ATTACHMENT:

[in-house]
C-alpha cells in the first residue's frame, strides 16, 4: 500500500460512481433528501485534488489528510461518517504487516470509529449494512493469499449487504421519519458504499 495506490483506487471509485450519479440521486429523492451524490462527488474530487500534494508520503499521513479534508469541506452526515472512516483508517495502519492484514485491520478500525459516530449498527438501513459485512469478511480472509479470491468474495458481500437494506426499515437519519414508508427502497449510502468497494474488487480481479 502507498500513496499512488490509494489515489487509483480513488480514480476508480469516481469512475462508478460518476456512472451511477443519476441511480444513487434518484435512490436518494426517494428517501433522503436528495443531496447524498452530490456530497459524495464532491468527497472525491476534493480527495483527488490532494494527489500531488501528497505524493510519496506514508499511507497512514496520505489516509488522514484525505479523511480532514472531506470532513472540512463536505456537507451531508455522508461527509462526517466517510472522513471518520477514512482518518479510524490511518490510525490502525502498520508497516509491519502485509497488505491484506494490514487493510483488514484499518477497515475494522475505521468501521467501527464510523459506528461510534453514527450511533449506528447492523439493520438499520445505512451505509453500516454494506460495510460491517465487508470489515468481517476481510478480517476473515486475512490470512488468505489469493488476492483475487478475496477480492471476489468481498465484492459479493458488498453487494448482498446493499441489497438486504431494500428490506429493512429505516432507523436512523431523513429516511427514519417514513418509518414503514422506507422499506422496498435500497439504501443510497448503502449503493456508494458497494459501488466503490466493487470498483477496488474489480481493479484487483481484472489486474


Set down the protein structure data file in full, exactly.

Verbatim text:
[in-house]
C-alpha cells in the first residue's frame, strides 16, 4: 500500500460512481433528501485534488489528510461518517504487516470509529449494512493469499449487504421519519458504499 495506490483506487471509485450519479440521486429523492451524490462527488474530487500534494508520503499521513479534508469541506452526515472512516483508517495502519492484514485491520478500525459516530449498527438501513459485512469478511480472509479470491468474495458481500437494506426499515437519519414508508427502497449510502468497494474488487480481479 502507498500513496499512488490509494489515489487509483480513488480514480476508480469516481469512475462508478460518476456512472451511477443519476441511480444513487434518484435512490436518494426517494428517501433522503436528495443531496447524498452530490456530497459524495464532491468527497472525491476534493480527495483527488490532494494527489500531488501528497505524493510519496506514508499511507497512514496520505489516509488522514484525505479523511480532514472531506470532513472540512463536505456537507451531508455522508461527509462526517466517510472522513471518520477514512482518518479510524490511518490510525490502525502498520508497516509491519502485509497488505491484506494490514487493510483488514484499518477497515475494522475505521468501521467501527464510523459506528461510534453514527450511533449506528447492523439493520438499520445505512451505509453500516454494506460495510460491517465487508470489515468481517476481510478480517476473515486475512490470512488468505489469493488476492483475487478475496477480492471476489468481498465484492459479493458488498453487494448482498446493499441489497438486504431494500428490506429493512429505516432507523436512523431523513429516511427514519417514513418509518414503514422506507422499506422496498435500497439504501443510497448503502449503493456508494458497494459501488466503490466493487470498483477496488474489480481493479484487483481484472489486474